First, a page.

In Face of Downsizing, Are FCC Agents Pulling Back?

Can’t say for sure, but the latest update to the Enforcement Action Database seems to suggest it, as the agency considers drastically cutting their already meager ranks. As of the end of April, there’ve been just 35 enforcement actions against 17 stations in four states. There has been no official report of field activity in May. In 2014, there were 52 enforcement actions in the same time-frame.

2014 saw the lowest level of FCC enforcement activity against unlicensed broadcasters in nearly a decade. Where agents are active, New York continues to lead the way, followed by New Jersey and California. A station in Colorado also got a warning letter this year, but that was a follow-up to a visit last year. Read More

Document-Dump Details FCC Enforcement Cutbacks

All hail Michael Marcus: one of the policy-fathers of wi-fi and Bluetooth (and a man with unimpeachable FCC bona-fides) has released a compendium of documents regarding plans for the FCC’s radical shrinking of its Enforcement Bureau.

The cache has three parts: a letter from FCC Chair Tom Wheeler to Greg Walden (R-OR), a member of the House’s Committee on Energy and Commerce; a memorandum to FCC field staff from Enforcement Bureau Chief Travis LeBlanc and FCC Managing Director Jon Wilkins; and a PowerPoint slide summary of the outside consultant’s work, conducted by Oceaneast Associates and Censeo Consulting Group.

Here’s what it tells us: Read More

Massive Cuts Planned to FCC Field Enforcement

A very interesting memorandum was leaked last week to two trade publications detailing a plan to severely reduce the FCC’s enforcement presence in the field. Presently, the agency’s Enforcement Bureau has two dozen field offices scattered throughout 17 states and Puerto Rico. However, not every field office is created equal: there are Regional Offices (many employees), District Offices (a handful of employees) and Resident Agent Offices (one or two people).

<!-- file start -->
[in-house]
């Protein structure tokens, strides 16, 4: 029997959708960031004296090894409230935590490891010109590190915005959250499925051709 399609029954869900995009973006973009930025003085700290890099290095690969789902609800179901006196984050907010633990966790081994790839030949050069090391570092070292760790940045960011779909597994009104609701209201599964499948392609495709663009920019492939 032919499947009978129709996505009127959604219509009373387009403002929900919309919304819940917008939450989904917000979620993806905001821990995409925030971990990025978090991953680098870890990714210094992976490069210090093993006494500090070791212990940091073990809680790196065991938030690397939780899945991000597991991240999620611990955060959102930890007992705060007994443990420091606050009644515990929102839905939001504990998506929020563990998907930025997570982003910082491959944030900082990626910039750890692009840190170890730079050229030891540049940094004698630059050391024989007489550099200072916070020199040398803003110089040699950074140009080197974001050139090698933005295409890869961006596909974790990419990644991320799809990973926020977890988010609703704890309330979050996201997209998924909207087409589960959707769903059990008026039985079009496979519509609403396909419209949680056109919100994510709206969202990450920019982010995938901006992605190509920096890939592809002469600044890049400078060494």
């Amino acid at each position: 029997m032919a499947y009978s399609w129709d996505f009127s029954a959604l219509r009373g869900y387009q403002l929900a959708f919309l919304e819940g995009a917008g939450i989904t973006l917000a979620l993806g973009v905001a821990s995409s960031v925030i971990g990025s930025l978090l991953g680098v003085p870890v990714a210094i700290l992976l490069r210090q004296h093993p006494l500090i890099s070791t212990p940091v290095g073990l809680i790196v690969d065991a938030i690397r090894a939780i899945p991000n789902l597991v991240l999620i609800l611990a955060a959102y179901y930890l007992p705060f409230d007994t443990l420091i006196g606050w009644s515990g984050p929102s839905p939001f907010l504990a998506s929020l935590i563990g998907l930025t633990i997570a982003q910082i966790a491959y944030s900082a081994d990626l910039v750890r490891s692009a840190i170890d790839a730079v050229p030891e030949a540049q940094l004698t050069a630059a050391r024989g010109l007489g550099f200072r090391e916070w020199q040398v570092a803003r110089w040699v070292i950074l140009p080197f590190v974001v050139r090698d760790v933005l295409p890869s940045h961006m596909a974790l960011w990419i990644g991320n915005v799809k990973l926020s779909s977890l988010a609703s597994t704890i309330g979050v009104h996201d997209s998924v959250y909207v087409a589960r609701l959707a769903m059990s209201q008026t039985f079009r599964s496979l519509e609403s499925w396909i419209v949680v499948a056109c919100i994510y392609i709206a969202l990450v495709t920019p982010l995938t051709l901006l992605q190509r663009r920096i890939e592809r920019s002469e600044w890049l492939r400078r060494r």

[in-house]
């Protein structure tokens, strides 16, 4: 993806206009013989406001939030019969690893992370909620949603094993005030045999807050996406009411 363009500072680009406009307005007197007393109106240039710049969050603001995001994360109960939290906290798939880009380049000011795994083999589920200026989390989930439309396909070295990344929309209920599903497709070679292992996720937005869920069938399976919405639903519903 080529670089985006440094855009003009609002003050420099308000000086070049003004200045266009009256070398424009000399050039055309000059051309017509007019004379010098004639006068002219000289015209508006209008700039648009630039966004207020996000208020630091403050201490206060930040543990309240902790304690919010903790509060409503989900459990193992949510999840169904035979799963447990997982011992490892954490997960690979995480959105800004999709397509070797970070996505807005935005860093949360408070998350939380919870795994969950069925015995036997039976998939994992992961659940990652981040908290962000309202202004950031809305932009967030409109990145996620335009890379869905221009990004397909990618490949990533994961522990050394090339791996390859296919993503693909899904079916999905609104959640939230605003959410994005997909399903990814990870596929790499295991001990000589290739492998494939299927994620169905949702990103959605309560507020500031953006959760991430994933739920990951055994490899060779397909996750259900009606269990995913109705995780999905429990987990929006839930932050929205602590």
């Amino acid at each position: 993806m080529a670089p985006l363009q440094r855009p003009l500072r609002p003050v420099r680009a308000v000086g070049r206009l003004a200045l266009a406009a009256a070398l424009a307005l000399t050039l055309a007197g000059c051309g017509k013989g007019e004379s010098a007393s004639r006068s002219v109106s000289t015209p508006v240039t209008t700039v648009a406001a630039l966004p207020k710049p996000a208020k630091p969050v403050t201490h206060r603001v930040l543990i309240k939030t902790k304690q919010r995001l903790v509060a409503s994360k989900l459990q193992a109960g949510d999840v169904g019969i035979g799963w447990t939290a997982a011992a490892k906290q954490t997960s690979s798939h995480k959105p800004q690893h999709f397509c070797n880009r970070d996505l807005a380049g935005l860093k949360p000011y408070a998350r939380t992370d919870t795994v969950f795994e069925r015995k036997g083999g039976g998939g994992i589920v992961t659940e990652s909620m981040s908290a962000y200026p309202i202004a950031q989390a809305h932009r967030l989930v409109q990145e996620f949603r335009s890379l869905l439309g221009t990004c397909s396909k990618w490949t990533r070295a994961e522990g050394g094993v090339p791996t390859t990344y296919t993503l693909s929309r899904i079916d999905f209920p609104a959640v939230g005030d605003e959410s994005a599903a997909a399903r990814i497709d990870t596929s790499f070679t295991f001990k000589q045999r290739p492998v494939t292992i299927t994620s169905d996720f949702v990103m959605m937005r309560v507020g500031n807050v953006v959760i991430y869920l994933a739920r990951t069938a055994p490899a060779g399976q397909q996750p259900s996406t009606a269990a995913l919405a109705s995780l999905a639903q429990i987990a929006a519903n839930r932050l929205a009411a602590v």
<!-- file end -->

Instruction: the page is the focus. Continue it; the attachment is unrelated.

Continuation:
According to the American Radio Relay League, two-thirds of all FCC Enforcement Bureau offices would be closed, leaving just half the staff (33 people total) in the field. And their management is positively evicerated: reduced from 21 positions to just five. Read More

FCC Steps Down Anti-Pirate Enforcement

Just updated the Enforcement Action Database and the signs are pretty clear: unlicensed broadcasting has slipped down the priority-list for FCC field agents. Actions against AM/FM and shortwave pirate stations last year were at their lowest level since 2005, the last time fewer than 200 were logged.

FCC Anti-Pirate Enforcement Actions, 1997-2015
Tactically, even the agency’s penchant for paperwork seems to have slackened. Read More

NYC Pirates Need a Needle Exchange

Having lived here for a couple of years now, it’s true that New York City is a melting pot of culture like few other places. Sure, there’s Manhattan, from where the most nationally-recognizable symbols of the city’s culture emanate, but each borough’s got its own flavor, with distinctive neighborhoods and narratives.

This is very true for the radio dial. And of the five boroughs, nobody’s airwaves are more active than Brooklyn. Last year, I conducted a bandscan of receivable FM stations from my location on the Midwood/Flatbush border and picked up some 30 pirates; now it’s a new year and the FM dial remains alive with them. Somebody’s even established a Twitter feed that tracks (and samples) what’s on the air here. By and large, every frequency from 87.7 to 107.9 has something on it, and where I live there’s a one-in-three chance that it’s unlicensed. You can find everything from Afro-Carribean talk and music to Orthodox Jewish teachings and Hebrew music. There’s also stations devoted to the more mundane, like dance music, gospel, and death metal. Many are commercial, in mom-and-pop fashion. The languages are multivariate, but it’s all live and local, and despite its rough edges this FM dial is vibrant like nowhere else (save London, perhaps). Read More